A criminal case that was launched against 20-year-old Mohammad Hassan Khalid two years ago drew to a close on April 17. Khalid was charged with aiding convicted terrorist Colleen R. LaRose, who is known online as Jihad Jane, in a plot to kill Lars Vilks, a cartoonist from Sweden. The members of the terror cell considered Vilks’ depictions of Mohammad, the Muslim prophet, to be offensive. In May 2012, Khalid pleaded guilty to collaborating with the group on plans to murder Vilks. Khalid had put together a package with false identity documents for the other members of the terror cell. Khalid’s case was unusual due to his young age, which caused his hearing at the U.S. District Court in Philadelphia to command special attention.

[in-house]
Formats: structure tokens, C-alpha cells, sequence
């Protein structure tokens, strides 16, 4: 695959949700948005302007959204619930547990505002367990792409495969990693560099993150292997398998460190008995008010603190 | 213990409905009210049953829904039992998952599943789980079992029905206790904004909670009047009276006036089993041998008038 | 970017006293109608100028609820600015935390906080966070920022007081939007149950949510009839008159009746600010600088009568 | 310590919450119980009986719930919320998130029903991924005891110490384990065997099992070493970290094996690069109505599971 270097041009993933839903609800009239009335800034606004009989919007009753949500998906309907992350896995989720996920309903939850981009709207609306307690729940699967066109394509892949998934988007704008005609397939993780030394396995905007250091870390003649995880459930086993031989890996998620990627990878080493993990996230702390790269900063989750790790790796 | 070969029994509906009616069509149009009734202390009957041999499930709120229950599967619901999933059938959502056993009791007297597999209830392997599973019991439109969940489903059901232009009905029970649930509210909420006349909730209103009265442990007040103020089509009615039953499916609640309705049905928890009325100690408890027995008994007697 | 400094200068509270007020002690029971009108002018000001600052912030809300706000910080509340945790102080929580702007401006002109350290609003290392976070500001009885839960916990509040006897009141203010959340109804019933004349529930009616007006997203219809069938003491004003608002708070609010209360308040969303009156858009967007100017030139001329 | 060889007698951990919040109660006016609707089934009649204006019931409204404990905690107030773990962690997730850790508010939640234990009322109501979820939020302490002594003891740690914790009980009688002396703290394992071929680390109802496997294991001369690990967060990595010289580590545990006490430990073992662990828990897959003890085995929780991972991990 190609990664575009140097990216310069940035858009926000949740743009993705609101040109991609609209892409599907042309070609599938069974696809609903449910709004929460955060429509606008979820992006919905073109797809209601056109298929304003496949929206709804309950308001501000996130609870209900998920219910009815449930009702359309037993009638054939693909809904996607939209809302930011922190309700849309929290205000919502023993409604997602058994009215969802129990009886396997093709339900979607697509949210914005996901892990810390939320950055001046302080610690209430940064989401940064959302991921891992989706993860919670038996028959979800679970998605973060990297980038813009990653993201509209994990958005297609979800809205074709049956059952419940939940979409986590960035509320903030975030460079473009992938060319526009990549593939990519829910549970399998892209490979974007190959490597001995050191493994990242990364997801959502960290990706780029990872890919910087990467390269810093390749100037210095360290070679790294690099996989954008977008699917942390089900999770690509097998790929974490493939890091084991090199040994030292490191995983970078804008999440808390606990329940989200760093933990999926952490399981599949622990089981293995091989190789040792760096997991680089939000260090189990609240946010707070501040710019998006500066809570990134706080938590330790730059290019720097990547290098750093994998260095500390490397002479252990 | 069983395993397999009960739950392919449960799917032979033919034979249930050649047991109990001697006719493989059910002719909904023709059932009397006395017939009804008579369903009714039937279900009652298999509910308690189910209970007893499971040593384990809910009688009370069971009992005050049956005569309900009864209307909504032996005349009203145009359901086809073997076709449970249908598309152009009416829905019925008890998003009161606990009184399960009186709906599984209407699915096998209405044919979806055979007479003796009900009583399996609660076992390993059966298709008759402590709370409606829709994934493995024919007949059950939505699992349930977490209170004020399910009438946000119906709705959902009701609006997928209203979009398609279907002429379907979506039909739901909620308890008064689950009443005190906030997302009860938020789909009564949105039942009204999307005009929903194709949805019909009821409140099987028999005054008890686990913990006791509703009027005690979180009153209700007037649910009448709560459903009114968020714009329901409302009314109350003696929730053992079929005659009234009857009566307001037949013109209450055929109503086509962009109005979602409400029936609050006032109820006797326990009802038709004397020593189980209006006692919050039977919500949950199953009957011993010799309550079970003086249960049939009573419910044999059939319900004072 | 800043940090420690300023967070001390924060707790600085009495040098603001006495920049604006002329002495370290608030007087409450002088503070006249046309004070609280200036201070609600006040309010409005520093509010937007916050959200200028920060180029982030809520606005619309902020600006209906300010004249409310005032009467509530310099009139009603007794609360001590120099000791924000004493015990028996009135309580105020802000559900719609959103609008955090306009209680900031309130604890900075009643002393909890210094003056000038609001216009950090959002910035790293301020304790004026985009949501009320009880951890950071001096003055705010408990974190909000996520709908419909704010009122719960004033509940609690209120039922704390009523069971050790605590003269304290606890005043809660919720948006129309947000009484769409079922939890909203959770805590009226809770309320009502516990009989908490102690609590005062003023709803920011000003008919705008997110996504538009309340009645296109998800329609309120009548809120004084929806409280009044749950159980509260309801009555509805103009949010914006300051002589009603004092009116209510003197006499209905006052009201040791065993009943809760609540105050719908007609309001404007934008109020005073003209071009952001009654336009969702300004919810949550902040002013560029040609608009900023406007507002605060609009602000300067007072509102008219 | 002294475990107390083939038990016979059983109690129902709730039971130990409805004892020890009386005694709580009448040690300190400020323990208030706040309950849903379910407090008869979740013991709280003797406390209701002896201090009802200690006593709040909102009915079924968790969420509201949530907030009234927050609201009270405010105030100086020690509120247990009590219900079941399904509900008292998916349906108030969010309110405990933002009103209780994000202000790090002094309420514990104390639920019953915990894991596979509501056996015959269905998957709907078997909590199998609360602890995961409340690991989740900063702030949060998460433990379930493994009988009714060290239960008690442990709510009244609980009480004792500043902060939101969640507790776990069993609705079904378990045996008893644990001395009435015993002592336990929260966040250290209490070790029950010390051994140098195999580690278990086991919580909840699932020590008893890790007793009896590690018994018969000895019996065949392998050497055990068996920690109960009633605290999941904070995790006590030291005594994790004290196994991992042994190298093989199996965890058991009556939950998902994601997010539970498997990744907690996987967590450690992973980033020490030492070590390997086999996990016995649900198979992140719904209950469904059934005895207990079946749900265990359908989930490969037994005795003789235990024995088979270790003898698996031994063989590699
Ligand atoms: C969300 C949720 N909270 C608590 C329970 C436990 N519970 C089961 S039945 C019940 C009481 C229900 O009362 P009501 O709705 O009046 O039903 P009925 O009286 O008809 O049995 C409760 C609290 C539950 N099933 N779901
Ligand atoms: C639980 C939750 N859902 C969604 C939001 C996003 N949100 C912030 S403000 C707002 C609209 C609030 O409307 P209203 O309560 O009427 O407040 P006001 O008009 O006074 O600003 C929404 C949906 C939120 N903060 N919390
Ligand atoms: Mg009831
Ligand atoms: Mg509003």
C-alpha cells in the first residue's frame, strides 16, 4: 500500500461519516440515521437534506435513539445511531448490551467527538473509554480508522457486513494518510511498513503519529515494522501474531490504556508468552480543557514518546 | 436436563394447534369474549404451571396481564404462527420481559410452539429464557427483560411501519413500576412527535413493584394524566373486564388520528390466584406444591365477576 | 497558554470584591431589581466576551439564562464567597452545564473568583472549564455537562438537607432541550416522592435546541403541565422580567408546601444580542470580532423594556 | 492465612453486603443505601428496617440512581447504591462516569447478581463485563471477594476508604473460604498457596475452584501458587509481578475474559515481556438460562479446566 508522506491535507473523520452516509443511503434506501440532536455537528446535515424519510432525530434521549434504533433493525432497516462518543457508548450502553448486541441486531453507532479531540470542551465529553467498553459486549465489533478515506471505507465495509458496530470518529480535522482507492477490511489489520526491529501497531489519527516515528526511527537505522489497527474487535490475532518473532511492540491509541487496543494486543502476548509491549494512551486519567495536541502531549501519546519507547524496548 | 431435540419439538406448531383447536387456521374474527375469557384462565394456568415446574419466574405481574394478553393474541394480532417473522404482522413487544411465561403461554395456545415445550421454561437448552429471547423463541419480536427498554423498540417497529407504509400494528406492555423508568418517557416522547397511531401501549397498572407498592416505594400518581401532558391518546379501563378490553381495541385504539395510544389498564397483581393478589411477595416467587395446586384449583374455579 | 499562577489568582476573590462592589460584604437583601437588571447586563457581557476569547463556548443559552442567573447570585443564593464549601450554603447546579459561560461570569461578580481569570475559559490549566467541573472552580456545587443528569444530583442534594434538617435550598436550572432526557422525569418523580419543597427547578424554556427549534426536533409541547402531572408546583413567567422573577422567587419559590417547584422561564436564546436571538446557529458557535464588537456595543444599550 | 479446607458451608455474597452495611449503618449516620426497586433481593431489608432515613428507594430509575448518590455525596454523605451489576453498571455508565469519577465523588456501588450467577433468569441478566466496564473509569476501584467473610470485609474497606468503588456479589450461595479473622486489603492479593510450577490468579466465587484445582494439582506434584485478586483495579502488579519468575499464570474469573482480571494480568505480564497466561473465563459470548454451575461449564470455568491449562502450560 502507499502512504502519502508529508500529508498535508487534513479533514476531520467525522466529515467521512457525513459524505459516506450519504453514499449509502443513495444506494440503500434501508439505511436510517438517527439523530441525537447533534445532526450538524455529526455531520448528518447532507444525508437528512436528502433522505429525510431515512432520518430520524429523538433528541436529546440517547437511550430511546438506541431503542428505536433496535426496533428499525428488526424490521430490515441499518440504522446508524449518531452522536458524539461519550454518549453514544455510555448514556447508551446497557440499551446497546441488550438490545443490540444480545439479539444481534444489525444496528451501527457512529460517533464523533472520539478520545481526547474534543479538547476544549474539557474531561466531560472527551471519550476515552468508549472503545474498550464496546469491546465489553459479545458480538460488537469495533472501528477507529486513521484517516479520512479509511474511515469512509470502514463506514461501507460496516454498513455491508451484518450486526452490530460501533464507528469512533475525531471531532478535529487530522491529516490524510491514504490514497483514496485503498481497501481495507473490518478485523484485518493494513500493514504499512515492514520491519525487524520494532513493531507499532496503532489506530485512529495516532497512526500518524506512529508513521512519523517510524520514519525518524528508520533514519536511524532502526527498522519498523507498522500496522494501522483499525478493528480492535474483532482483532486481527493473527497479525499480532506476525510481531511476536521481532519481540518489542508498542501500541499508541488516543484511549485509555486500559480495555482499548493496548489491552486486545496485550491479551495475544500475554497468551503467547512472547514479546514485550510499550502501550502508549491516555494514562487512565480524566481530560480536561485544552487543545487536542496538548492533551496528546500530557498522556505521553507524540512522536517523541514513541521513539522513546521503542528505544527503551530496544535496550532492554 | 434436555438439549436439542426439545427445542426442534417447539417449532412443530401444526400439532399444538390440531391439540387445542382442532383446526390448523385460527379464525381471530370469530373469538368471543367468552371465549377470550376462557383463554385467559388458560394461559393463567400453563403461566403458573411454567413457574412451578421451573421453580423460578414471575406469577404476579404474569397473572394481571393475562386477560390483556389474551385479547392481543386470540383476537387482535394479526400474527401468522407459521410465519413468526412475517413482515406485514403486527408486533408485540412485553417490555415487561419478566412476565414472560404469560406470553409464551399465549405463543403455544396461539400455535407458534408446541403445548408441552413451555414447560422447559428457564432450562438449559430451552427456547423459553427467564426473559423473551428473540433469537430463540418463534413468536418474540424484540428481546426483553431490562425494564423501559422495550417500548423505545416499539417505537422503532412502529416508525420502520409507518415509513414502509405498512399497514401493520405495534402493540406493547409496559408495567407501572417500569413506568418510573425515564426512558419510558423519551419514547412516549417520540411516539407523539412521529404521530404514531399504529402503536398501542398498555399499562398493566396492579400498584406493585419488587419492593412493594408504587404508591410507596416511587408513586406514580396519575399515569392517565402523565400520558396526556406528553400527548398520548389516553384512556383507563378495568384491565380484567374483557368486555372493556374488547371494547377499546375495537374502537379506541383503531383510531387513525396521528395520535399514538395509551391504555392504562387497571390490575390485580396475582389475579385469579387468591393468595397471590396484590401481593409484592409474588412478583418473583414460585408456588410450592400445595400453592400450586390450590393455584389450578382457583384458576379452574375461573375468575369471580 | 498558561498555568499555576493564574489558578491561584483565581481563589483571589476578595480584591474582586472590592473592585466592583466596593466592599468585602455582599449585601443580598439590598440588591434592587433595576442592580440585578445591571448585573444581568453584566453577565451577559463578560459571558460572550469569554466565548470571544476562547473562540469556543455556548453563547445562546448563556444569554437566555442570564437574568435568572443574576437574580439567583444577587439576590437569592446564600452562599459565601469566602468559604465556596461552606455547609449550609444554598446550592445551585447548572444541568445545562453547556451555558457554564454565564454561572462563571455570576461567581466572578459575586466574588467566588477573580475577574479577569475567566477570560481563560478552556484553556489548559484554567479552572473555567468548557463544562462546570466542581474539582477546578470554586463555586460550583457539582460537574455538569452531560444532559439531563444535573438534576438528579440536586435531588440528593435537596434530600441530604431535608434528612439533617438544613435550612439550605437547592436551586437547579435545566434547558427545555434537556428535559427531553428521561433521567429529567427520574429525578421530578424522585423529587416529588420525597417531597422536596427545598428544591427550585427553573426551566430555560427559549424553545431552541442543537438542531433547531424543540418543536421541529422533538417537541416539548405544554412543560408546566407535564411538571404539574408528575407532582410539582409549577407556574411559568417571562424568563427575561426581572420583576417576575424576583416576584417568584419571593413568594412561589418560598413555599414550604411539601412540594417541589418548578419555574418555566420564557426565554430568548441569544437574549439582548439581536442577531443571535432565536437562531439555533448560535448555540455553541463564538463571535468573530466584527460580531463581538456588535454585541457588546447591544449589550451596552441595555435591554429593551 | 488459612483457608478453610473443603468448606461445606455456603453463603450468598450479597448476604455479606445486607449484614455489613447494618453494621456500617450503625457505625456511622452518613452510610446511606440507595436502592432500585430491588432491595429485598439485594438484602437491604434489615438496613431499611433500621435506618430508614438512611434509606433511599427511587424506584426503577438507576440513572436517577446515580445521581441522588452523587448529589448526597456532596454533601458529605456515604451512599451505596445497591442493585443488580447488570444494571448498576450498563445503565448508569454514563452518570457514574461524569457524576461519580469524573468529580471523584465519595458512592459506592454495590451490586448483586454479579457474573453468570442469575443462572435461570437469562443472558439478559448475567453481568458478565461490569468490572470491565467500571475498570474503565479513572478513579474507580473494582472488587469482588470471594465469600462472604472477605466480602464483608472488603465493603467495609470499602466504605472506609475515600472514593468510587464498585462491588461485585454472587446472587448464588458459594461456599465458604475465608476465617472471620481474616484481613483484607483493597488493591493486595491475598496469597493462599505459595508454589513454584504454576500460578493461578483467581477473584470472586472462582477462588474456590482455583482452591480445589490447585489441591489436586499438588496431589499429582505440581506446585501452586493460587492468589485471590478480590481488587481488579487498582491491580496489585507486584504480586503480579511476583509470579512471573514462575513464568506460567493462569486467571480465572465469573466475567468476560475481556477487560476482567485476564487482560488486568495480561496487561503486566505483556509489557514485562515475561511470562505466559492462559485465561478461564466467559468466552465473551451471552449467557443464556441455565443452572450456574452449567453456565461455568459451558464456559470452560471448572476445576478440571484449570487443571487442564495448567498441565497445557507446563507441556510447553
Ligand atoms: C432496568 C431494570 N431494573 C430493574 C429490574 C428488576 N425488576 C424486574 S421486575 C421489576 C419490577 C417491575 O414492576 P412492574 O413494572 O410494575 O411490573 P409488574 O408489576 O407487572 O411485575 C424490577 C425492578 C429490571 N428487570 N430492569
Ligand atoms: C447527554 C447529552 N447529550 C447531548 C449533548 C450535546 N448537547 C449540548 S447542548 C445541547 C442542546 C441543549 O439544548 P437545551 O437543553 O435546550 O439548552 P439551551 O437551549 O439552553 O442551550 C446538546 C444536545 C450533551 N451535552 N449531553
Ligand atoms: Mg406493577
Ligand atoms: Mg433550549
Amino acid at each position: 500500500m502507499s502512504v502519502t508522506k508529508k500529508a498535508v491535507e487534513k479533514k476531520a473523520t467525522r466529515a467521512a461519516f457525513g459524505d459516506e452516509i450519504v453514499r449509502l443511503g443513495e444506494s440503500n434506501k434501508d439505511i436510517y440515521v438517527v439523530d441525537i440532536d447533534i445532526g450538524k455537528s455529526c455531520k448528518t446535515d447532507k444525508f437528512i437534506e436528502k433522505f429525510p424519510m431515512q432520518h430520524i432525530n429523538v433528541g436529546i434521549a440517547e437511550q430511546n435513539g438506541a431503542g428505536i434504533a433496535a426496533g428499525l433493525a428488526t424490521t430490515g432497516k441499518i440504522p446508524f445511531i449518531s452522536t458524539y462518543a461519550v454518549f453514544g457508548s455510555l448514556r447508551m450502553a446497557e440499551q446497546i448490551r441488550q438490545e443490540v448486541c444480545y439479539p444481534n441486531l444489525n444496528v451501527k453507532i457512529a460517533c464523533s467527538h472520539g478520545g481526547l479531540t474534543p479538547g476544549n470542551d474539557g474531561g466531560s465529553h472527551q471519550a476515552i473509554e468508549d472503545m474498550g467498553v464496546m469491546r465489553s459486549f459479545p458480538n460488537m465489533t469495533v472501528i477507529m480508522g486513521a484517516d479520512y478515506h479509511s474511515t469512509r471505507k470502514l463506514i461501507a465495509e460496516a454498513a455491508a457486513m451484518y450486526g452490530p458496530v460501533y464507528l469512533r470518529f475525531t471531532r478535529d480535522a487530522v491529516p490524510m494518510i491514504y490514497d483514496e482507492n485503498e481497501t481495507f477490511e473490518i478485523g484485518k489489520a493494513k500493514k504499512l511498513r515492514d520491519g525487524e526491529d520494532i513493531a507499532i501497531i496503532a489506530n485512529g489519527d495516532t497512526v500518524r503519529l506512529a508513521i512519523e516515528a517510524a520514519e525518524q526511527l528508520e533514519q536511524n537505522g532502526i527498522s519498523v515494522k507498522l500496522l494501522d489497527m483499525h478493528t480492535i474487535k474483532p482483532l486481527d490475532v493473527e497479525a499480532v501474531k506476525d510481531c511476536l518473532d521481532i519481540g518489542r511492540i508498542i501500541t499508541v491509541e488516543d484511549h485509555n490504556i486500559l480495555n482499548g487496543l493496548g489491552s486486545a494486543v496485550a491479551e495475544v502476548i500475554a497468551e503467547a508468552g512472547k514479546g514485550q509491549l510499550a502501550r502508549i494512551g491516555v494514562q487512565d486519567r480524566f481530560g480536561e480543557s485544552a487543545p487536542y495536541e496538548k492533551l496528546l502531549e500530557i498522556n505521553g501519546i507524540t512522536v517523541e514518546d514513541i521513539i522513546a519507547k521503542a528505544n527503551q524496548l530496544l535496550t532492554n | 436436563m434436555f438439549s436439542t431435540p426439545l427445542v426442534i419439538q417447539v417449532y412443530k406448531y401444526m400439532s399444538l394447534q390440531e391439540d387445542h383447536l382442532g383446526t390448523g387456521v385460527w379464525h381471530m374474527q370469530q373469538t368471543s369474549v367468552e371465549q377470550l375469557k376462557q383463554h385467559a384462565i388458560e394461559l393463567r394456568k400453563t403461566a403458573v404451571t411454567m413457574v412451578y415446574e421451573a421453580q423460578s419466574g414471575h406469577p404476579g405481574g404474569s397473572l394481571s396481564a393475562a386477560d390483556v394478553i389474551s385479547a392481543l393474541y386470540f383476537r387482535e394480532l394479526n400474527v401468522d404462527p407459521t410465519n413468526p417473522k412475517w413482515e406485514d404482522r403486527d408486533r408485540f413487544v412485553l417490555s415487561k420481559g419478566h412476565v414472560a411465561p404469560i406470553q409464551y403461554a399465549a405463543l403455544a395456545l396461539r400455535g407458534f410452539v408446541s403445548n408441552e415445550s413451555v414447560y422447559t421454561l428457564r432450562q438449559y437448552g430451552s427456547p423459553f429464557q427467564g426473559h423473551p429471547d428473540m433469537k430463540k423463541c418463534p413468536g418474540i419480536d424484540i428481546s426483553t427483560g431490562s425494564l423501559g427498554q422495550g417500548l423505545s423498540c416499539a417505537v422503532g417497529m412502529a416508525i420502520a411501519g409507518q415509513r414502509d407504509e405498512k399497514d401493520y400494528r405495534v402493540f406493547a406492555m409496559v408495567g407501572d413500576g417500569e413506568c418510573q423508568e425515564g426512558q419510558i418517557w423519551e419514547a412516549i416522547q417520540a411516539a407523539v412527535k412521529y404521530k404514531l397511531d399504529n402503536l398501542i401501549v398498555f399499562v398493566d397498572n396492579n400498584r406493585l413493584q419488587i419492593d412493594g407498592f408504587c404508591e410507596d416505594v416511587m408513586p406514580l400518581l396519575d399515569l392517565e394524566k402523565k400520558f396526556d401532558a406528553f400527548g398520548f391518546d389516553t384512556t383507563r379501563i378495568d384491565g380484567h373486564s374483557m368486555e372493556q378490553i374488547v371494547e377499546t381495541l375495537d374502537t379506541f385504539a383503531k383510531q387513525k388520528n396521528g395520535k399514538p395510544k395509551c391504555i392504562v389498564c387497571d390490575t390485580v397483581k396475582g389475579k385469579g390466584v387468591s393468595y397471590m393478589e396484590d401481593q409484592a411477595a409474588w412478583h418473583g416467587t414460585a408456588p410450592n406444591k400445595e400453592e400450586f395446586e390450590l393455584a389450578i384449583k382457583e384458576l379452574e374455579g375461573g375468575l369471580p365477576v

“All my life, whatever is left of it, was wasted in a few years,” Khalid told the Baltimore Sun. Khalid went to Mount Hebron High School, and was admitted to the Hopkins class of 2015. The judges sentenced Khalid to a five-year prison term, but gave him credit for the three years he has already spent in jail. Because he is a Pakistani citizen, Khalid may be deported when he is released. LaRose, the notorious terrorist that Khalid had worked under, was sentenced to 10 years in prison in January. Khalid had also translated terrorist propaganda into English. The FBI, after noticing Khalid’s presence on suspicious online sites, requested that he curb his involvement on the sites. However, Khalid refused, and was subsequently arrested in 2011.
Jeffrey M. Lindy, one of the lawyers who was defending Khalid, pointed out that his client’s Asperger’s syndrome and depression made it hard for Khalid to relate to others. Liddy also said that Khalid grew in jail by getting a GED and teaching other inmates.